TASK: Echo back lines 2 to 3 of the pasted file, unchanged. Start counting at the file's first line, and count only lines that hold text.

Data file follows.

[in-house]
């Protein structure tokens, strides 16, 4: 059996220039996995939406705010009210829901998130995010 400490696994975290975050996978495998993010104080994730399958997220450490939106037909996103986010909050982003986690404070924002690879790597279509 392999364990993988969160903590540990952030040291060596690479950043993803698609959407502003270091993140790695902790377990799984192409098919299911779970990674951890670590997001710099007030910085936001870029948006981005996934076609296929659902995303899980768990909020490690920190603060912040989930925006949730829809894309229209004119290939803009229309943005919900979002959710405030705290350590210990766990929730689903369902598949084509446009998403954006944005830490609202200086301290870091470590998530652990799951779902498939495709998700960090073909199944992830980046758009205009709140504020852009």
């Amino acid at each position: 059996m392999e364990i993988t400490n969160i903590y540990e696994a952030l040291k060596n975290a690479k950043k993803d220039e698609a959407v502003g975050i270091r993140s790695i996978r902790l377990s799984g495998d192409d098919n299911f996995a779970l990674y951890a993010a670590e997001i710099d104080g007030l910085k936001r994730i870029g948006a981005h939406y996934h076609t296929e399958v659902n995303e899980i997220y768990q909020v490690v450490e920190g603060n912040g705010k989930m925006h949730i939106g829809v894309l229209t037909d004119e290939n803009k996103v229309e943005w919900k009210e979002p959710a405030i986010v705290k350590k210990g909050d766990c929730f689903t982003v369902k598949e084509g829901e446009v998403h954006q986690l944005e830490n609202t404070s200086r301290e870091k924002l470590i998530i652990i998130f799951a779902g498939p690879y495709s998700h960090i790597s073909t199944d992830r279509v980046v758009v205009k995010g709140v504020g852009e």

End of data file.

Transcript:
């Protein structure tokens, strides 16, 4: 059996220039996995939406705010009210829901998130995010 400490696994975290975050996978495998993010104080994730399958997220450490939106037909996103986010909050982003986690404070924002690879790597279509 392999364990993988969160903590540990952030040291060596690479950043993803698609959407502003270091993140790695902790377990799984192409098919299911779970990674951890670590997001710099007030910085936001870029948006981005996934076609296929659902995303899980768990909020490690920190603060912040989930925006949730829809894309229209004119290939803009229309943005919900979002959710405030705290350590210990766990929730689903369902598949084509446009998403954006944005830490609202200086301290870091470590998530652990799951779902498939495709998700960090073909199944992830980046758009205009709140504020852009």
């Amino acid at each position: 059996m392999e364990i993988t400490n969160i903590y540990e696994a952030l040291k060596n975290a690479k950043k993803d220039e698609a959407v502003g975050i270091r993140s790695i996978r902790l377990s799984g495998d192409d098919n299911f996995a779970l990674y951890a993010a670590e997001i710099d104080g007030l910085k936001r994730i870029g948006a981005h939406y996934h076609t296929e399958v659902n995303e899980i997220y768990q909020v490690v450490e920190g603060n912040g705010k989930m925006h949730i939106g829809v894309l229209t037909d004119e290939n803009k996103v229309e943005w919900k009210e979002p959710a405030i986010v705290k350590k210990g909050d766990c929730f689903t982003v369902k598949e084509g829901e446009v998403h954006q986690l944005e830490n609202t404070s200086r301290e870091k924002l470590i998530i652990i998130f799951a779902g498939p690879y495709s998700h960090i790597s073909t199944d992830r279509v980046v758009v205009k995010g709140v504020g852009e």